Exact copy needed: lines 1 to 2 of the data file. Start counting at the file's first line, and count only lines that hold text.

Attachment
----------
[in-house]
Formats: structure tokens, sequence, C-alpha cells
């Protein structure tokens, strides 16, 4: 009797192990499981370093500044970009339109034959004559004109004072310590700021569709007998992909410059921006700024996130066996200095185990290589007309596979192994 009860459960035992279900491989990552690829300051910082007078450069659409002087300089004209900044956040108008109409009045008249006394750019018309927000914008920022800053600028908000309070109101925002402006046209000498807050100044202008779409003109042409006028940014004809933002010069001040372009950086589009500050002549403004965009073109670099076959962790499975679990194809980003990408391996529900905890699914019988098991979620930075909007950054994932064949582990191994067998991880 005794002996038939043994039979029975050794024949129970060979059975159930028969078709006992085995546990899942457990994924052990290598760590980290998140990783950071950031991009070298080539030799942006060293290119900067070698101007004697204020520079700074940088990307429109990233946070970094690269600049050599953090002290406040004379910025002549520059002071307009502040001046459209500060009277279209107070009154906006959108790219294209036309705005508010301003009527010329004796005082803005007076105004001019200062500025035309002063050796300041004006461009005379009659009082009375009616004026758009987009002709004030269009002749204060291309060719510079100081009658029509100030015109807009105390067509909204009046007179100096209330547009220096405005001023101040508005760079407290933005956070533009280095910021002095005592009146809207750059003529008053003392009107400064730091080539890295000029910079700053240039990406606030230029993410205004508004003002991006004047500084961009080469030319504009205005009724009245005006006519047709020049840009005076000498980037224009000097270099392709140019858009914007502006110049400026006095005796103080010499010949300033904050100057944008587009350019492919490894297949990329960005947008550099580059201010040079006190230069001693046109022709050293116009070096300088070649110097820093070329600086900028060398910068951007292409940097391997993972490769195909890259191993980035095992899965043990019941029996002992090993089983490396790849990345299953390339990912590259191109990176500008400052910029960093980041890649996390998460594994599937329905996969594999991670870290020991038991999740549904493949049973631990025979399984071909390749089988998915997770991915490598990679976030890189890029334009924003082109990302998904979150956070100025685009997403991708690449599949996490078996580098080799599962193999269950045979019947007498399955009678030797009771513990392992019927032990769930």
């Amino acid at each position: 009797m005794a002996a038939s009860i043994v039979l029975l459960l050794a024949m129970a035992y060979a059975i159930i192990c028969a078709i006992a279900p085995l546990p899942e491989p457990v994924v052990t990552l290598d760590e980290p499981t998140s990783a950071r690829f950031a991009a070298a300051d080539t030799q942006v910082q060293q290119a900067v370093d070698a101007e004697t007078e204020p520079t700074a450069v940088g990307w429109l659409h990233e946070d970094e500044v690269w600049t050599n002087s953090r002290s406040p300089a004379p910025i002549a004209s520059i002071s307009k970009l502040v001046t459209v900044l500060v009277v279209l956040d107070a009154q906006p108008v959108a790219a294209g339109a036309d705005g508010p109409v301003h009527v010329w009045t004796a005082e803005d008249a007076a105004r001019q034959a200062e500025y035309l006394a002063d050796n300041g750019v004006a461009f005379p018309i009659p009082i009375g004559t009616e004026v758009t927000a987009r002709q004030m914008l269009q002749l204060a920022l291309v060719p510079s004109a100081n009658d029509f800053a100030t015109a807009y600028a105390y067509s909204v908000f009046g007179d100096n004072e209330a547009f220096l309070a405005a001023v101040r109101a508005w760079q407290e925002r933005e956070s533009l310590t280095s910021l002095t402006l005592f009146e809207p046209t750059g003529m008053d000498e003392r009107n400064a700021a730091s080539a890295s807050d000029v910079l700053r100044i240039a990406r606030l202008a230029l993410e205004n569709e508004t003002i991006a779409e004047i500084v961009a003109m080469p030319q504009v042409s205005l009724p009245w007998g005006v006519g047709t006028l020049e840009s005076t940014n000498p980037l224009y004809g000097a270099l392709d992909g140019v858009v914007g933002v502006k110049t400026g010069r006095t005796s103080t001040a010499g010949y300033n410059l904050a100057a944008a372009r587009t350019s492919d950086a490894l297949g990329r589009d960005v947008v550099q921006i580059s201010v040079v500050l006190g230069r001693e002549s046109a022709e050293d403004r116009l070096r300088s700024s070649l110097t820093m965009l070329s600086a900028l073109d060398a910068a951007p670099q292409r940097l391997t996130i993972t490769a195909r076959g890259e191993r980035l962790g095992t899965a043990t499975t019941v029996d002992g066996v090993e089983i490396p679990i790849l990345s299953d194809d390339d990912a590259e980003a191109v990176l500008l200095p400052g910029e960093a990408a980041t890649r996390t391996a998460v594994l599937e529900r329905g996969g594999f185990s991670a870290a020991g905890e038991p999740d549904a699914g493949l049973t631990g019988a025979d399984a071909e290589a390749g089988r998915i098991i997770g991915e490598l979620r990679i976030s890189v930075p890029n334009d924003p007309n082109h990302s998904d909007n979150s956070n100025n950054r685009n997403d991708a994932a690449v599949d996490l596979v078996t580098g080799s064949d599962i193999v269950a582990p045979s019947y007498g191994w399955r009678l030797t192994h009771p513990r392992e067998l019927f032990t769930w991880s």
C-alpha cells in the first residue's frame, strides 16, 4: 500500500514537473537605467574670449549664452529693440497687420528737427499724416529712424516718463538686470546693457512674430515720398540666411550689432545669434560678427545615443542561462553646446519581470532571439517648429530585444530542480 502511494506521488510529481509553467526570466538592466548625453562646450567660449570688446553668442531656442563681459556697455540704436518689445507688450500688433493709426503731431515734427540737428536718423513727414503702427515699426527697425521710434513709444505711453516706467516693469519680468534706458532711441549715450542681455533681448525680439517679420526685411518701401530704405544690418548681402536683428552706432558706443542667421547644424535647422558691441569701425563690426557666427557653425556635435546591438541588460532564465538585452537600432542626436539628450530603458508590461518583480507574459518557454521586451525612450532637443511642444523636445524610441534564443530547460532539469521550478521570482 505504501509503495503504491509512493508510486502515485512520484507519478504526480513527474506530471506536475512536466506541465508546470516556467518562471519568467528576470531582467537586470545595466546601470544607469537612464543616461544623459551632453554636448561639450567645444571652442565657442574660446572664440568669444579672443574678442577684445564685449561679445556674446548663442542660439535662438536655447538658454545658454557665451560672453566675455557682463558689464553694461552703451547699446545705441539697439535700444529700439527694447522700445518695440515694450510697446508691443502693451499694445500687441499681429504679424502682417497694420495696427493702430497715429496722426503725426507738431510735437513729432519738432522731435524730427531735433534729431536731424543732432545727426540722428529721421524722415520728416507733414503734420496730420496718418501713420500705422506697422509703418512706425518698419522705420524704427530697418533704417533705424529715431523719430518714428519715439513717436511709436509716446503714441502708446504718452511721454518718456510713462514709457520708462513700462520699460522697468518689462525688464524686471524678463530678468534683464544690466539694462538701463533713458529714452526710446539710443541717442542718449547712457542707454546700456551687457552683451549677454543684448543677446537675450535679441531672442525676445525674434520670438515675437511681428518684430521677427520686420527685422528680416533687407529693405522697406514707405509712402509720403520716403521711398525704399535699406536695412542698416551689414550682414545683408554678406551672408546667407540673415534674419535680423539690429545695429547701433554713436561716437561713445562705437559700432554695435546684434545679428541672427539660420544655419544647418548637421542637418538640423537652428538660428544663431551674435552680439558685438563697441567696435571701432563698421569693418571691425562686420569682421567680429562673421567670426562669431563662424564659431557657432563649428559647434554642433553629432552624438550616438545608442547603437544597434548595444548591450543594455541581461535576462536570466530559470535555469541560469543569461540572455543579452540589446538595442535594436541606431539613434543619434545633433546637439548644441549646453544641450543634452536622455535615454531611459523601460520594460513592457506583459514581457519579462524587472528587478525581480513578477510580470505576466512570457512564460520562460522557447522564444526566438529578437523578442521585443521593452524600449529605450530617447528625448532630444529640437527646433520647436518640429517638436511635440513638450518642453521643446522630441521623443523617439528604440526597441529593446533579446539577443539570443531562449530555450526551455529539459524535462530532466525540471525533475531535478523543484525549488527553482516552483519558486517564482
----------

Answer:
[in-house]
Formats: structure tokens, sequence, C-alpha cells